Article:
Online Obituary Index

Organization Information:

Organization Name:
Brighton District Library
City & State:
Organization Website:
Organization's Mission Statement

The Brighton District Library connects individuals to the world's cultural and Information resources.

Submission Information

Impact Essay

Microsoft products contribute to the success of the Brighton District Library in nearly every area of our services. The Office software that we make available at our public computer workstations allow our customers to create resumes, business plans, sports team rosters, and class presentations. Library staff uses Excel spreadsheets to track how our services and collections are used, and to inform our decisions on how best to use our resources for our customers. We promote our programs with flyers created with Publisher and animated PowerPoint slides make our public video kiosk exciting. The Library builds training programs specifically around Microsoft products, as we offer free classes in the use of the Windows operating system and Office software. Of the hundreds of ways the Brighton District Library uses Microsoft technology to optimize our mission – to connect individuals to the world’s cultural and information resources – one of the most direct and successful is our Online Obituary Index. The Library preserves, on microfilm, issues of our local newspaper dating back to its establishment in 1880. Though it is a valuable and heavily used resource, access to this archive is made difficult by the fact that no index exists for this relatively small regional paper. The labor entailed to find any particular piece of information preserved by the microfilm record was the impetus for the Library to launch a project to make it easier to access the most frequently sought type of article: obituaries. Obituaries are prized by genealogists, since these articles will frequently list names of relatives, occupations, employers, and places of residence for a person that may not be found anywhere else and can be the basis for much further research. The project began in the late 1990s, with staff and community volunteers indexing every obituary as it appeared in each new issue of the newspaper, and methodically working back through the older issues. In 2002, the work in progress was put online. By 2006, the Library’s entire holdings had been indexed, and the Index’s currency has been maintained ever since. The Index is based on a Microsoft Access database with fields for the deceased’s name, the names of his or her spouse and parents, the date of death, and the date of the newspaper obituary. The database is searchable on any of these fields online using a cgi script, and results are displayed in chronological order. The Online Obituary Index today contains 24,418 records, and can be found at It is always among the top 10 most frequently accessed pages on our website, averaging 721 hits each month in 2009. It handles a volume of queries that our reference staff could never effectively attend to. The increase in the quality of our service to genealogists is obvious: customers and staff can know in seconds what formerly would take many minutes or hours of searching to find an obituary or confirm that one does not exist. An obituary can be found on the basis of a family relationship that would never have been feasible to search for before. The reach of the service has grown as well. From the subsequent requests to the Library for the actual articles, we know that it has been accessed from all over the United States, from Canada, and the UK. Now the Library is assembling the resources to make the obituaries themselves available via our Index. Genealogists are only some of the people served by the Index. Last year a young man called our reference desk from Iowa. He had grown up in Brighton and had only recently learned of the death of an old acquaintance. He wondered if we could locate an obituary for him. Having only a very approximate idea of when the person had died, without the Online Obituary Index it would have taken a lucky chance or a tremendous amount of scrolling through microfilm to locate that article. As it happened, we found, scanned, and emailed the obituary to him within minutes. That ability to maintain community ties over distance is one of the finest uses to which we can put our technology.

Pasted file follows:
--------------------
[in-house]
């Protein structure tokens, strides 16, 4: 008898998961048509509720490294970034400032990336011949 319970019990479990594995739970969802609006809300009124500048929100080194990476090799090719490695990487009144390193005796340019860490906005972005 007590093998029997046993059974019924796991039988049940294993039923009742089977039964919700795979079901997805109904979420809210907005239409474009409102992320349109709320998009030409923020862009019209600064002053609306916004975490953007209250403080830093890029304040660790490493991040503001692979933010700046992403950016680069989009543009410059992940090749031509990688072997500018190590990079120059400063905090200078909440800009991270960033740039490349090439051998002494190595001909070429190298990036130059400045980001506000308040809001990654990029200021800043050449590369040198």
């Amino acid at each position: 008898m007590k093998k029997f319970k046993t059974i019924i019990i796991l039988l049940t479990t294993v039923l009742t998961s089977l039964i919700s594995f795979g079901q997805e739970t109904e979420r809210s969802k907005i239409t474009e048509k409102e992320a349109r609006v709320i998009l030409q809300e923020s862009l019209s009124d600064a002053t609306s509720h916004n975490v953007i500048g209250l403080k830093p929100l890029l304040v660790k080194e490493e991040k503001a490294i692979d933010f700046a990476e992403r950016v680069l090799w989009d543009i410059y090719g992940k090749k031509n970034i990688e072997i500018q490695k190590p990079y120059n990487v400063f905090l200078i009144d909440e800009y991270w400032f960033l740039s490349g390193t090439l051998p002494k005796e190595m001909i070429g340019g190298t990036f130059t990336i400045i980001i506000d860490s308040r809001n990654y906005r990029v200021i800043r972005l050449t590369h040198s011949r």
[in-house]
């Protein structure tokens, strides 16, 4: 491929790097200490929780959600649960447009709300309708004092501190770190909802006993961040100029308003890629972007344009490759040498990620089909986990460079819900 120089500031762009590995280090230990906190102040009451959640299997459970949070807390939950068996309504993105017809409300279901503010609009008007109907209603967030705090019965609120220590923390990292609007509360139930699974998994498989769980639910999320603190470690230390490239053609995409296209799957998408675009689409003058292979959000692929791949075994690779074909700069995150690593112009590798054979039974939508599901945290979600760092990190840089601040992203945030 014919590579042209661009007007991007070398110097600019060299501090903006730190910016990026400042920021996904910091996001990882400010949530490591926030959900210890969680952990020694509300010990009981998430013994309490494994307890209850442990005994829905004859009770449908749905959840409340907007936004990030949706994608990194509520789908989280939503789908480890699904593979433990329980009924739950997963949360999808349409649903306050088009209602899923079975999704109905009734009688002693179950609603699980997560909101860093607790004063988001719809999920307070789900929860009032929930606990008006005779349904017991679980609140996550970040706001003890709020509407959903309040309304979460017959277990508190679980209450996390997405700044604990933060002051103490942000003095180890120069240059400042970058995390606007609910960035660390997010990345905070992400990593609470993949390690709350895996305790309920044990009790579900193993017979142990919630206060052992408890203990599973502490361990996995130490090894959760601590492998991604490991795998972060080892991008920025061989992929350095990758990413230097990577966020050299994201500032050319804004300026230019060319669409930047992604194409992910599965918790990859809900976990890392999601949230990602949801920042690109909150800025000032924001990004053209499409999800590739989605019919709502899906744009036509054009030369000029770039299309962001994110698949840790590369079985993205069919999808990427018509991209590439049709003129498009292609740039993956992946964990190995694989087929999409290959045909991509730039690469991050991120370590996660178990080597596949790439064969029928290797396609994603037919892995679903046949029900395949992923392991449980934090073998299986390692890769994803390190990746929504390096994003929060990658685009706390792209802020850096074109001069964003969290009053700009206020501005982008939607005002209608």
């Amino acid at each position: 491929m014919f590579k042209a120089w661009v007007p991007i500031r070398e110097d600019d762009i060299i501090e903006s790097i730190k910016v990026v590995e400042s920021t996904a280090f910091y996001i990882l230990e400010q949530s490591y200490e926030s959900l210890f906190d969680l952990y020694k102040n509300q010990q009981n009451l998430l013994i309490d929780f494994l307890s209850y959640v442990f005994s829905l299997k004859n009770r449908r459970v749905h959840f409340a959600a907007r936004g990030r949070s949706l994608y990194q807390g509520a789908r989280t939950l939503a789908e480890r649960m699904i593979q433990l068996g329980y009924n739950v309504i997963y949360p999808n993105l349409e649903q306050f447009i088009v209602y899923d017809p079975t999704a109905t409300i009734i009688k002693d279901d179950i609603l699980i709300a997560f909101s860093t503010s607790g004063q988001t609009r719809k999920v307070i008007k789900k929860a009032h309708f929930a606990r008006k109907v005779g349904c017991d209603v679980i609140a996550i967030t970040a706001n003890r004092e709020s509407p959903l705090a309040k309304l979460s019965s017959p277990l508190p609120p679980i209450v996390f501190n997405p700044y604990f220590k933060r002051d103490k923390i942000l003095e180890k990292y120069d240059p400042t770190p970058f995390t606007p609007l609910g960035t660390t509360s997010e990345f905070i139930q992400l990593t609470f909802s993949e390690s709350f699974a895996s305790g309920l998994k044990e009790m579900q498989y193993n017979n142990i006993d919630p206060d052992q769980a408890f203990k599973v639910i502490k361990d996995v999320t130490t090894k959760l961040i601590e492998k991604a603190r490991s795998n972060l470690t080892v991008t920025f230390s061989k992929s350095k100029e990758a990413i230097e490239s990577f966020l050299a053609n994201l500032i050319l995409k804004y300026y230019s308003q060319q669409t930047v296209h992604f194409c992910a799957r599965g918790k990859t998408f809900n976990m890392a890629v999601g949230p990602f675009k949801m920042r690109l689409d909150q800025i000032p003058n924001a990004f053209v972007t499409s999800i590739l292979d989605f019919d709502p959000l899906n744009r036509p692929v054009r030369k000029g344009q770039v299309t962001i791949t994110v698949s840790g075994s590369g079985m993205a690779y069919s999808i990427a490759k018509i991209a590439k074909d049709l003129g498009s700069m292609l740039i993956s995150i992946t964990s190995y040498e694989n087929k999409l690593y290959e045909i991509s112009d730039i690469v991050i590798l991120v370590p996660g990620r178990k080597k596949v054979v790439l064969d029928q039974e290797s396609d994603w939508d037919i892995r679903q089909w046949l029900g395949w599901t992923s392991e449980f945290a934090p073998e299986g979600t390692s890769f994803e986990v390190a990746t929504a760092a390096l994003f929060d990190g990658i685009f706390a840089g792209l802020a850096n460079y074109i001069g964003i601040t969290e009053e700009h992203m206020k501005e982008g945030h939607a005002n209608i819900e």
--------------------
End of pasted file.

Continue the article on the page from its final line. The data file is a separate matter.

Submission Category
Optimize Mission Delivery